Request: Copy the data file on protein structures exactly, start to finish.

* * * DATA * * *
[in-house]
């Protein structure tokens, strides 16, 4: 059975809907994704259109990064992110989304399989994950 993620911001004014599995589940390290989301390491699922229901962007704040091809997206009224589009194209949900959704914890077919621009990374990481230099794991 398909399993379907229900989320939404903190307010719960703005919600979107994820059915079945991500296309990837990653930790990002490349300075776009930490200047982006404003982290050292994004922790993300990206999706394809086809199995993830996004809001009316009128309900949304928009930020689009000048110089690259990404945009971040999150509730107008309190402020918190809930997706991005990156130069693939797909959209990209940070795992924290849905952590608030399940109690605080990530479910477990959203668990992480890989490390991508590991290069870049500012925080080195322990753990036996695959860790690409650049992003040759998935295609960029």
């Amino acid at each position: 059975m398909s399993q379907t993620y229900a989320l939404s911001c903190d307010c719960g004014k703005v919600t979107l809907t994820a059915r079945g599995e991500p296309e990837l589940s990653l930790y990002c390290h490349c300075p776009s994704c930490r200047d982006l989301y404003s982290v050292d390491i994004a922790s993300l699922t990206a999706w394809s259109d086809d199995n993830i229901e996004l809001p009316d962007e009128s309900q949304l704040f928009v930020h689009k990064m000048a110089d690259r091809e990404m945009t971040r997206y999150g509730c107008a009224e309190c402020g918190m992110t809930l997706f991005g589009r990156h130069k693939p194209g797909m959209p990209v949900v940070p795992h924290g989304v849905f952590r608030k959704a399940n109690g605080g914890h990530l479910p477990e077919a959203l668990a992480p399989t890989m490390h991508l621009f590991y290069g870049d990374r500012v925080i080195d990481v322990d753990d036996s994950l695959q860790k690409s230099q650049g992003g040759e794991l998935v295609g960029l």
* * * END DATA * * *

[in-house]
């Protein structure tokens, strides 16, 4: 059975809907994704259109990064992110989304399989994950 993620911001004014599995589940390290989301390491699922229901962007704040091809997206009224589009194209949900959704914890077919621009990374990481230099794991 398909399993379907229900989320939404903190307010719960703005919600979107994820059915079945991500296309990837990653930790990002490349300075776009930490200047982006404003982290050292994004922790993300990206999706394809086809199995993830996004809001009316009128309900949304928009930020689009000048110089690259990404945009971040999150509730107008309190402020918190809930997706991005990156130069693939797909959209990209940070795992924290849905952590608030399940109690605080990530479910477990959203668990992480890989490390991508590991290069870049500012925080080195322990753990036996695959860790690409650049992003040759998935295609960029």
């Amino acid at each position: 059975m398909s399993q379907t993620y229900a989320l939404s911001c903190d307010c719960g004014k703005v919600t979107l809907t994820a059915r079945g599995e991500p296309e990837l589940s990653l930790y990002c390290h490349c300075p776009s994704c930490r200047d982006l989301y404003s982290v050292d390491i994004a922790s993300l699922t990206a999706w394809s259109d086809d199995n993830i229901e996004l809001p009316d962007e009128s309900q949304l704040f928009v930020h689009k990064m000048a110089d690259r091809e990404m945009t971040r997206y999150g509730c107008a009224e309190c402020g918190m992110t809930l997706f991005g589009r990156h130069k693939p194209g797909m959209p990209v949900v940070p795992h924290g989304v849905f952590r608030k959704a399940n109690g605080g914890h990530l479910p477990e077919a959203l668990a992480p399989t890989m490390h991508l621009f590991y290069g870049d990374r500012v925080i080195d990481v322990d753990d036996s994950l695959q860790k690409s230099q650049g992003g040759e794991l998935v295609g960029l």